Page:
• Reference. Schiraldi, G. R. (2021). The Adverse Childhood Experiences Recovery Workbook. Oakland, CA, New Harbinger.
  • This article first appeared in Psychology Today blog, October 5, 2021.
  • Title Photo: Andrea Piacquandio/Pexels



About the Author

Glenn R. Schiraldi, PhD, has served on the stress management faculties at The Pentagon, the International Critical Incident Stress Foundation, and the University of Maryland, where he received the Outstanding Teacher Award in addition to other teaching/service awards. His fourteen books on stress-related topics have been translated into seventeen languages, and include The Adverse Childhood Experiences Recovery Workbook, The Resilience Workbook, The Post-Traumatic Stress Disorder Sourcebook, and The Self-Esteem Workbook. The founder of Resilience Training International (www.ResilienceFirst.com), he has trained laypersons, emergency responders, and clinicians around the world on various aspects of stress, trauma, and resilience.

Dr. Glenn SchiraldiCover With Border copy





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  • Dr. Glenn Schiraldi
  • The Adverse Childhood Experiences Recovery Workbook
  • ACEs Model: Source: Schiraldi, G. R. 2021. The Adverse Childhood Experiences Recovery Workbook. Oakland, CA: New Harbinger. ©2021 Glenn R. Schiraldi, Ph.D. Not to be copied.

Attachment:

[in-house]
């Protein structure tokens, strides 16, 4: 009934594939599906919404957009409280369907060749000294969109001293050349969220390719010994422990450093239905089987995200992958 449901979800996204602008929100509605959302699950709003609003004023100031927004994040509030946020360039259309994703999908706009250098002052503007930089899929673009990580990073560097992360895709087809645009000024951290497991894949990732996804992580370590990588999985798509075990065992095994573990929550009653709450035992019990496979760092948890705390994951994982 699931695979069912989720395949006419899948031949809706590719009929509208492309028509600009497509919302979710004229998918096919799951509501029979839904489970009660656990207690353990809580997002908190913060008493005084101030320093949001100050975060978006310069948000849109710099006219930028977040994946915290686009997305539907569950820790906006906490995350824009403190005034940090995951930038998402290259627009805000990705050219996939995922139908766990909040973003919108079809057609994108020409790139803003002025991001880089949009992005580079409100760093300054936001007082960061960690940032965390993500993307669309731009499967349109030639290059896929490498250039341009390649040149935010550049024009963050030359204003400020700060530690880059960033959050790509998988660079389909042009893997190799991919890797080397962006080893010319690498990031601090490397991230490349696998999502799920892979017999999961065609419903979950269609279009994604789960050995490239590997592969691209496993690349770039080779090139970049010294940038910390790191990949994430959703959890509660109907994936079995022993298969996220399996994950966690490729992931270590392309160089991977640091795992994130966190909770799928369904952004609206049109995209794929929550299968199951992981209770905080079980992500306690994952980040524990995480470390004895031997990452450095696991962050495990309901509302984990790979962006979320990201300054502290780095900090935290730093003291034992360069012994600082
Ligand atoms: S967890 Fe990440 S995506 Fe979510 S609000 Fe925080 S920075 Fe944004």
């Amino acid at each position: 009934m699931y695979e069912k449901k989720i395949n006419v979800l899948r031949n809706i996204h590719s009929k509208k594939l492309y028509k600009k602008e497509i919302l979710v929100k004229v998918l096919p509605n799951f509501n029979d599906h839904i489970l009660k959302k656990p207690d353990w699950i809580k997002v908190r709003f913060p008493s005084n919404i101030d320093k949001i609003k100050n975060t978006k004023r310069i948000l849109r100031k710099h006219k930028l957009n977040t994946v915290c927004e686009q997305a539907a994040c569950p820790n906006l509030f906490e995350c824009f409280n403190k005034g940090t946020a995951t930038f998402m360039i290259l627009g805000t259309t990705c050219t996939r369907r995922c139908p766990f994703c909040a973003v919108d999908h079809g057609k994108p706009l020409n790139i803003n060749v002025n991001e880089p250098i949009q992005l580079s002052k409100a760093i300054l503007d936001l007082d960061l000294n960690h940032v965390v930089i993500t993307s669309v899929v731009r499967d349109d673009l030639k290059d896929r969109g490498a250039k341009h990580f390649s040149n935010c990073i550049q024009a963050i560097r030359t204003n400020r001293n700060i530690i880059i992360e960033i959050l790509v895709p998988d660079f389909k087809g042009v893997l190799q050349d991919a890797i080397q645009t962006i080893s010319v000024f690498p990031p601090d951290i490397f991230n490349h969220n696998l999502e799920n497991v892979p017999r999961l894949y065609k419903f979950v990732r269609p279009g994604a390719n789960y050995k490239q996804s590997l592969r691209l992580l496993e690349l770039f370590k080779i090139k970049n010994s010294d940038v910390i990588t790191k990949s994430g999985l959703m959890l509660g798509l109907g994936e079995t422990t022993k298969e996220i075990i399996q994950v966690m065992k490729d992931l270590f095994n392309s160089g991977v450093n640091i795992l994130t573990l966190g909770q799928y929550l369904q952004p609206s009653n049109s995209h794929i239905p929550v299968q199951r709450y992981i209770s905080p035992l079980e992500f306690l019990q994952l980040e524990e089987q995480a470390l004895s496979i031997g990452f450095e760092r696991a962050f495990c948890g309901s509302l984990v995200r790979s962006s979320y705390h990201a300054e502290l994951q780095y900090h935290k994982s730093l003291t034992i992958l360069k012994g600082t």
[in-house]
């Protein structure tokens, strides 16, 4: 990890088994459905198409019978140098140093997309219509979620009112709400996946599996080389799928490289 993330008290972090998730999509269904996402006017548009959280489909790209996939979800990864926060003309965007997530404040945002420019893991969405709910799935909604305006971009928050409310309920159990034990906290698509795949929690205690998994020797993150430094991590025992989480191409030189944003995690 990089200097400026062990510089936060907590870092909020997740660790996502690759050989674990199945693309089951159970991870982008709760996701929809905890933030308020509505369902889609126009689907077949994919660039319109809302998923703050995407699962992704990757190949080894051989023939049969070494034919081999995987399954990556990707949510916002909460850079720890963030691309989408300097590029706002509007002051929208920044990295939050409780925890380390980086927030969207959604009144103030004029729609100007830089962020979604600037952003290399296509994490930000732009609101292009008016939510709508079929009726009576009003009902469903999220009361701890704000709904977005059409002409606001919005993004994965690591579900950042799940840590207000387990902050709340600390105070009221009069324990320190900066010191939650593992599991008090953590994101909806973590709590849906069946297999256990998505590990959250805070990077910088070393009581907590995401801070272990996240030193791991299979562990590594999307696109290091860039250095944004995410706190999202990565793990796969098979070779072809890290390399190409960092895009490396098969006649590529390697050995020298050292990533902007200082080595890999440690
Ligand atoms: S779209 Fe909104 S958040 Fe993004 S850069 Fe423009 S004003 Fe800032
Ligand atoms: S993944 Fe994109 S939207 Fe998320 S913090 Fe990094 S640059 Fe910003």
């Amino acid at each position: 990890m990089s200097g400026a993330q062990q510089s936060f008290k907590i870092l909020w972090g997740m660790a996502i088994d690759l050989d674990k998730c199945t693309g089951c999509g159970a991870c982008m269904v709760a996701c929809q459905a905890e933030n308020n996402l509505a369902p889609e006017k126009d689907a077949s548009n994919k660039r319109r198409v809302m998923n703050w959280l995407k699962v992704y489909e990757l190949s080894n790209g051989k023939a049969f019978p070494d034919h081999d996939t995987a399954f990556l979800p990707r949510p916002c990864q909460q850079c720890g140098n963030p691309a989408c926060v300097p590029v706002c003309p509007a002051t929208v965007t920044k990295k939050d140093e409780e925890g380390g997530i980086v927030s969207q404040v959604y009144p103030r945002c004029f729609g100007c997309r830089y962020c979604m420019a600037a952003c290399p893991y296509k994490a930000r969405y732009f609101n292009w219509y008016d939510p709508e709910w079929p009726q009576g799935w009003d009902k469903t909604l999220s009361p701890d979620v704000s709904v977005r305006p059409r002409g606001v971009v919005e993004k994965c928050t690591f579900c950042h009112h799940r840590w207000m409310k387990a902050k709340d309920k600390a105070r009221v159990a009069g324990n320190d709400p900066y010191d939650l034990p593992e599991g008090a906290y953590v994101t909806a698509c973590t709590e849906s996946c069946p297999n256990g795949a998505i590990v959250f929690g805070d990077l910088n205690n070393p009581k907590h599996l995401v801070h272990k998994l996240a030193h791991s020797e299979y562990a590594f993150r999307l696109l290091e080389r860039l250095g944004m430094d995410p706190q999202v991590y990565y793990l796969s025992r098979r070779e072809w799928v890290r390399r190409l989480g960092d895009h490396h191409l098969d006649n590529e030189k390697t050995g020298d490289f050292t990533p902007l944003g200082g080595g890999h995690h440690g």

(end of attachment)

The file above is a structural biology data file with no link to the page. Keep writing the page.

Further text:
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Comments (4)

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Glenn,

Do you include adoptees as part of your ACEs research? If not, please consider adding adoptees. My suggestion is based on a book by Nancy Newton Verrier, titled “The Primal Wound.” The book focuses on pre-and perinatal psychology, attachment, bonding and loss. It clarifies the effects of separation from the Birthmother on adopted children.

Thank you, Tim

Spouse of a Birthmother (reunited after 45 years)

Hi Glen, would you like to have a page on my website to explain how a domestic homicide impacts on children in this way, I am sure there will be professionals and carers that will go to my website after a domestic homicide, we are just collecting content ready to upload at the moment.

Trauma from unchecked toxic abuse typically results in a helpless infant's/toddler’s brain improperly developing. I consider it to be a form of brain damage. If allowed to continue for a prolonged period, it can act as a starting point into a life in which the brain uncontrollably releases potentially damaging levels of inflammation-promoting stress hormones and chemicals, even in non-stressful daily routines.